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2001: a Space Odyssey

movie reviewmovie reviewmovie reviewmovie review out of 4 Movie Review: 2001: a Space Odyssey

Starring: Keir Dullea, Gary Lockwood
Director: Stanley Kubrick
Rated: G
RunTime: 138 Minutes
Release Date: April 1968
Genres: Sci-Fi/Fantasy, Cult

*Also starring: William Sylvester, Daniel Richter

Review by Walter Frith
No Rating Supplied

I don't think any one director's film stands out as clearly as his or her masterpiece as '2001: A Space Odyssey' does for Stanley Kubrick. Amazingly, in my opinion, the film doesn't look dated at all. On DVD, the clarity, colour, resolution and overall presentation have held up remarkably well. It's the kind of film that contains hypnotic elements directly intended to stir any imagination and conjure up debate contained in its religious overtones. It's also the kind of film that means different things to different people. The entertainment value of it's beginning, middle and ending depend entirely on your views of evolution vs. creationism.

In 1989's 'Field of Dreams', Ray Kinsella (Kevin Costner) observes while speaking to Terence Mann (James Earl Jones) that he once read a passage he wrote that speaks of all the cosmic tumblers of the universe falling into place and for a brief moment the universe opens up to show you what's possible. This was never more true than for the film '2001: A Space Odyssey', as it is a film far ahead of its time and when it was released in 1968, it kept in line with director Stanley Kubrick's central theme of technology running amok.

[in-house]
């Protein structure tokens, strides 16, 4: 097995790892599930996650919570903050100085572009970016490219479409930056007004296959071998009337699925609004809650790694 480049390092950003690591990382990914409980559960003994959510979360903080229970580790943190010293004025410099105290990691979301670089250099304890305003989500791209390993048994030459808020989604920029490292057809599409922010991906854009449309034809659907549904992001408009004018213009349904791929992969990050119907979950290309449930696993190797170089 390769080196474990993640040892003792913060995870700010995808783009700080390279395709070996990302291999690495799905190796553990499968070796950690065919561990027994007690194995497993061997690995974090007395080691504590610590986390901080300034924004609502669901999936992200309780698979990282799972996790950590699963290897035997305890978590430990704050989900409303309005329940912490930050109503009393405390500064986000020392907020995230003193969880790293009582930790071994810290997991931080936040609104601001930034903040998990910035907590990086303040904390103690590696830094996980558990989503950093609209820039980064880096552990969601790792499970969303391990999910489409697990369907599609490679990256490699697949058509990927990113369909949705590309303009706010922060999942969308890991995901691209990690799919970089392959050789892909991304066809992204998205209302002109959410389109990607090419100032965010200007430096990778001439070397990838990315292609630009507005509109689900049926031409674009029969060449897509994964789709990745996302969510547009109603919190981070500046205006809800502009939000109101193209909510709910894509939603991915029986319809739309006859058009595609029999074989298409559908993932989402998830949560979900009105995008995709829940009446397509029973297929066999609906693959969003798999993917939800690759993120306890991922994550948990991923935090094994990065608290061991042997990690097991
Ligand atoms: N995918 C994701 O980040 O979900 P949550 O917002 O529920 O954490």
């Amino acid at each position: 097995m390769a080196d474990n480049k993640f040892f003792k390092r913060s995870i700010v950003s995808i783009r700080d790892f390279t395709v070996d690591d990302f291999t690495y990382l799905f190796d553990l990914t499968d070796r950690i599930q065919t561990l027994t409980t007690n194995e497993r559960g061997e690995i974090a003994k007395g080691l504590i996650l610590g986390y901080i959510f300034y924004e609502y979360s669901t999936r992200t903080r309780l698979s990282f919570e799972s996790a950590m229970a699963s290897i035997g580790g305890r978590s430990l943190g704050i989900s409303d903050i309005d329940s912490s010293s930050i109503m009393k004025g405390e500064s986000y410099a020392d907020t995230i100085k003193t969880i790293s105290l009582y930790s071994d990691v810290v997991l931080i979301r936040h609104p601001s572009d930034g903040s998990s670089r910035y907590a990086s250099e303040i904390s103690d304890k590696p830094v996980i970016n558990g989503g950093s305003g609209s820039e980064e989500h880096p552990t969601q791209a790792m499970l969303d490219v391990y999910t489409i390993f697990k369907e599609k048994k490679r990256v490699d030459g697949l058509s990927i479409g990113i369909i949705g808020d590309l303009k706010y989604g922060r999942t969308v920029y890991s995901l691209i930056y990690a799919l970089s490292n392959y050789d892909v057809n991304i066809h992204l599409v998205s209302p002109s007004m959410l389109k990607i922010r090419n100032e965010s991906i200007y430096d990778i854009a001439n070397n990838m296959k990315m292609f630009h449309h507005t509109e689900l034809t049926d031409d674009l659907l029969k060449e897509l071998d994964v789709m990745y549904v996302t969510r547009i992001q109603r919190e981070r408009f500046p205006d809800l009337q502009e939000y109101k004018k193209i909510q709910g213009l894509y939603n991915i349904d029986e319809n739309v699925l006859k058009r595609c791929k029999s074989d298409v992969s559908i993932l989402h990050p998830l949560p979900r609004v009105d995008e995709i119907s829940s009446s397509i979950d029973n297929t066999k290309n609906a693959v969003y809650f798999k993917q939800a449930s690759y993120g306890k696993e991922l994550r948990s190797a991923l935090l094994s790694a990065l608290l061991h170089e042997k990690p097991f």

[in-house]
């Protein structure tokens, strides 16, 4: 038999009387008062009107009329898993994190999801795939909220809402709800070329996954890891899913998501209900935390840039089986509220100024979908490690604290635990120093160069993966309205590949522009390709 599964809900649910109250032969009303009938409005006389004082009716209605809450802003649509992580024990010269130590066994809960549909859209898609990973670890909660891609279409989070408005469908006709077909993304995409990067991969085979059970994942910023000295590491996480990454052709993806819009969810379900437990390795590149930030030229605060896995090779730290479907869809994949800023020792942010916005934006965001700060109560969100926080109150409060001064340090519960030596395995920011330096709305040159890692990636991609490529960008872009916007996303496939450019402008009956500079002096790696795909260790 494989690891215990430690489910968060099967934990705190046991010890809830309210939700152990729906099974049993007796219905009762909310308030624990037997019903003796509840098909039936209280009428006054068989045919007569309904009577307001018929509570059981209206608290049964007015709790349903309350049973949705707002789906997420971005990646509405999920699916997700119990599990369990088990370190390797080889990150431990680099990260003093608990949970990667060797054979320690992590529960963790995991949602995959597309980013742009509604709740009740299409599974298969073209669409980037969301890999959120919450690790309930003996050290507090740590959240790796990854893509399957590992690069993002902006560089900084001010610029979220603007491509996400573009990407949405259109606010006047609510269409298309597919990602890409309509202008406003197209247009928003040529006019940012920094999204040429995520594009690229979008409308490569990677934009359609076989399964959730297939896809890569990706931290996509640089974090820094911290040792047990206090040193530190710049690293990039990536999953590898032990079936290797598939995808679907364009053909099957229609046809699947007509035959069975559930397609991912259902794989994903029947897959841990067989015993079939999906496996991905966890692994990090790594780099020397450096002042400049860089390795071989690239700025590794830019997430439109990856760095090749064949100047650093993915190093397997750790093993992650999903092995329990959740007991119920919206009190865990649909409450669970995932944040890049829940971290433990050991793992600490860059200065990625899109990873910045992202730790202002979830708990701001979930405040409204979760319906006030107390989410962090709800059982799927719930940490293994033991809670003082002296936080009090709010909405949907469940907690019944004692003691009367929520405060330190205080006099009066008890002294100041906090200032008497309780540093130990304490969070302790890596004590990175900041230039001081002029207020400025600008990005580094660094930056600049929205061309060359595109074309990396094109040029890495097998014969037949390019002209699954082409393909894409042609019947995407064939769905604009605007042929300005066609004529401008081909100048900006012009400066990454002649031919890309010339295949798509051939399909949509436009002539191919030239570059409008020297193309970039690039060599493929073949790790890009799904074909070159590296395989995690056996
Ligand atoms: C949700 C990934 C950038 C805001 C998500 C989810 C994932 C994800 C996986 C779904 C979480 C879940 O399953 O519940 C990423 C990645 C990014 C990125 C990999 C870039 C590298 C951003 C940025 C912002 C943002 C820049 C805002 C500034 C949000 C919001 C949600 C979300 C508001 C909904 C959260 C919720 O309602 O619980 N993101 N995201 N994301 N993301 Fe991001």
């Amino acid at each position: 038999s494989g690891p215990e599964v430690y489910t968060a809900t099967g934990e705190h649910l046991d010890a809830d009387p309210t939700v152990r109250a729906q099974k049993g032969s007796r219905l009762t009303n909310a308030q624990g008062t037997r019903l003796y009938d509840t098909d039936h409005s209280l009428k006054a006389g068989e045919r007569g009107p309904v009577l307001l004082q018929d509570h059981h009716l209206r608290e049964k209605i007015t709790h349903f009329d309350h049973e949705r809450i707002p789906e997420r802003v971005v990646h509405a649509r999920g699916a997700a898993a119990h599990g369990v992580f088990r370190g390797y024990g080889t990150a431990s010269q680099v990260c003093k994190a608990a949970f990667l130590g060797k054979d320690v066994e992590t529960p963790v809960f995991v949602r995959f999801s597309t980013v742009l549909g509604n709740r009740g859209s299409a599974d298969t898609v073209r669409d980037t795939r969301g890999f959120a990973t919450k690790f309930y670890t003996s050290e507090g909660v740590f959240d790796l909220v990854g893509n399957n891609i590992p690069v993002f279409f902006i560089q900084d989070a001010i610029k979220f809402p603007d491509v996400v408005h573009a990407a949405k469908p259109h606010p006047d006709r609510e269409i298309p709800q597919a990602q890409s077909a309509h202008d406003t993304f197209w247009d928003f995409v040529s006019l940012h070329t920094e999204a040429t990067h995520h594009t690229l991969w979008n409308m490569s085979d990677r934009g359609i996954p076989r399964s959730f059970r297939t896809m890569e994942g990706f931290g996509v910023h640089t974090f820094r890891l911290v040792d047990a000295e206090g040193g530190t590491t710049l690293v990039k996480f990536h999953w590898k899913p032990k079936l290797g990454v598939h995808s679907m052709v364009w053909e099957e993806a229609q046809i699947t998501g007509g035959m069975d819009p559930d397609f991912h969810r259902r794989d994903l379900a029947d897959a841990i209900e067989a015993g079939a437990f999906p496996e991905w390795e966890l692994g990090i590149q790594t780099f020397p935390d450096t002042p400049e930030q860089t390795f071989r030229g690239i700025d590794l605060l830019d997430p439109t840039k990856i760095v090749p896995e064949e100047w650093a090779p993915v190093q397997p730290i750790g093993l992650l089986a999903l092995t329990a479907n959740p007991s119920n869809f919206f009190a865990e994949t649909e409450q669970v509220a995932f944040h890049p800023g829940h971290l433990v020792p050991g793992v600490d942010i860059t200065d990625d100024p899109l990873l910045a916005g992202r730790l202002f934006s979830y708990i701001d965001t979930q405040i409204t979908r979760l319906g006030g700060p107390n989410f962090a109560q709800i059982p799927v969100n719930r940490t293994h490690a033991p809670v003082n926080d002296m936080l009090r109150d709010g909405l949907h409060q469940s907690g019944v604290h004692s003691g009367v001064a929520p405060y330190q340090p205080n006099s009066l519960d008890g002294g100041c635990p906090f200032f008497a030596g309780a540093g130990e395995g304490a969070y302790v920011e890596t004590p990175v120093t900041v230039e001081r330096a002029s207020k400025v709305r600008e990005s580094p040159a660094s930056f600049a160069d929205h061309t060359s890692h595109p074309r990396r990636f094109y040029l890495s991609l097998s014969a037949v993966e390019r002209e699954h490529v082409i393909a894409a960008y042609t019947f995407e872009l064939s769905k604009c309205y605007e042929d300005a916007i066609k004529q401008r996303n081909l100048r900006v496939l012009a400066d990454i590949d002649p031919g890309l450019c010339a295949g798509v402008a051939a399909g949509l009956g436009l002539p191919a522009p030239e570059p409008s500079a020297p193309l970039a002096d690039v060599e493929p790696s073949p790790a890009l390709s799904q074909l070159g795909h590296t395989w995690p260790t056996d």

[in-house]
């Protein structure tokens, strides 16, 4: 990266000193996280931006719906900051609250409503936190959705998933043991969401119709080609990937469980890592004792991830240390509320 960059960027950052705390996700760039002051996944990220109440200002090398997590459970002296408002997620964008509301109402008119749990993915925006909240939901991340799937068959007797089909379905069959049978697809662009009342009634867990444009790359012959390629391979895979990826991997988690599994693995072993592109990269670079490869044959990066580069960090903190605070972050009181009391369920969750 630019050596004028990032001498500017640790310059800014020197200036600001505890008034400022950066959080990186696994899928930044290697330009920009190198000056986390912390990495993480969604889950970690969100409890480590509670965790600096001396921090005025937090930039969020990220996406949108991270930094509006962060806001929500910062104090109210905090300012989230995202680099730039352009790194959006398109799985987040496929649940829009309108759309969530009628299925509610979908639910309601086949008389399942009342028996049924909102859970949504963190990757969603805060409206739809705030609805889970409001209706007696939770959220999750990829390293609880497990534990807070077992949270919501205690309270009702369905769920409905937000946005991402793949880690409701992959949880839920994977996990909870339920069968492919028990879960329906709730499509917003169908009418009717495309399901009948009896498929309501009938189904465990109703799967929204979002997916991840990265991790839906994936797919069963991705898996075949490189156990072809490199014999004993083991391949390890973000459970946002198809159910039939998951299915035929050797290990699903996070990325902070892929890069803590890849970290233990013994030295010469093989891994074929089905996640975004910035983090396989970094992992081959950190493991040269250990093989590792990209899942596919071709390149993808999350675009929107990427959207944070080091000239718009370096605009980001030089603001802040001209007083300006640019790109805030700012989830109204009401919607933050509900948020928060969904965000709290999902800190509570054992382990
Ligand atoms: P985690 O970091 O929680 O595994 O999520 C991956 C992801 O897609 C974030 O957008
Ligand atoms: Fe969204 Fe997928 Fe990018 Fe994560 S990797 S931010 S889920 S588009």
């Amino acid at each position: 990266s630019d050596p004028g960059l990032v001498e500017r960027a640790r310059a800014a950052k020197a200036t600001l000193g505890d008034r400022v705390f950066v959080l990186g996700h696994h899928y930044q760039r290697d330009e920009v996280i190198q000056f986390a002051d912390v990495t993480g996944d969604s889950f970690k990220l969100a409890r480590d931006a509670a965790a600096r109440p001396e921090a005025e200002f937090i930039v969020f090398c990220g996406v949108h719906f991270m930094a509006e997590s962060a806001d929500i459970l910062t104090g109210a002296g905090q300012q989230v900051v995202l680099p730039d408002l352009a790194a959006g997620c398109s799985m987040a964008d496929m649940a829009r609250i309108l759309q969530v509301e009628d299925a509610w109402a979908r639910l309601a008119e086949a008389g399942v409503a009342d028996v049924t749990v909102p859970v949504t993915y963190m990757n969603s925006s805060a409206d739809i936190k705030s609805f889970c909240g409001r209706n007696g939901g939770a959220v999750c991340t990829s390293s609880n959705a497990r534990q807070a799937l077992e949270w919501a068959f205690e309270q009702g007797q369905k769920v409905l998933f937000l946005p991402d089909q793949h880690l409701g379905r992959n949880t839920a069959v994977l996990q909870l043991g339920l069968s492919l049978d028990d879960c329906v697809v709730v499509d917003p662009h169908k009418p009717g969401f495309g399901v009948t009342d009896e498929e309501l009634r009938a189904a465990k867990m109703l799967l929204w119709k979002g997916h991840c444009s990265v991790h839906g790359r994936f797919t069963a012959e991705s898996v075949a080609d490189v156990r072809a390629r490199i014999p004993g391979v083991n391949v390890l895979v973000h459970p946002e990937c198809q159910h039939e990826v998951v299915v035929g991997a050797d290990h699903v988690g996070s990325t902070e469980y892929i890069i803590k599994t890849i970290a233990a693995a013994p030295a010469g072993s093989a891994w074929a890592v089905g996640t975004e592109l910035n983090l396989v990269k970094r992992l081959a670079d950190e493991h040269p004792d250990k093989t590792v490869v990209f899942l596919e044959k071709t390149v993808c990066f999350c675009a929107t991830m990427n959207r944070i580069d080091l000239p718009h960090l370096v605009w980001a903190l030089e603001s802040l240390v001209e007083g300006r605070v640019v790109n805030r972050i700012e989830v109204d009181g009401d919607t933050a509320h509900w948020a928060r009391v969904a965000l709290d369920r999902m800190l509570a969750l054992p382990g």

Failing to earn a Best Picture Oscar nomination, '2001: A Space Odyssey' did get nominations for Kubrick as Best Director, Best Screenplay, based on the work of author Arthur C. Clarke's 'The Sentinel'. Clarke co-wrote the screenplay with Kubrick. The film received additional Oscar nominations for its sets and Kubrick won an Oscar for creating, supervising and executing the film's tremendously revolutionary visual effects.

Beginning in prehistoric times with what the film's opening caption puts forward as 'The Dawn of Man', apes move around on a huge open wasteland and display the barbaric attributes that would remain intact as evolution would eventually make them humans. A group of the beasts awaken one morning to find a a large rectangular black slab among the natural landscape of desert rock. The primates are astonished by its remarkably smooth texture and divine construction, perhaps it served as a stepping stone (no pun intended) for mankind's progress in the things he later invented. Perhaps the wheel, the printing press and other forms of ancient technology could be derived from this. The large rectangular black slab is known as the monolith. The monolith appears later in the film and its purpose remains a mystery.

>From a slow motion shot of a primate throwing a bone in the air, the film cuts to a time we now know as being near to the 21st century as a space craft in the similar shape of the bone travels through outer space and we are treated to some wonderful classical music by Strauss as we gaze in splendor at Kubrick's fantastic visual style.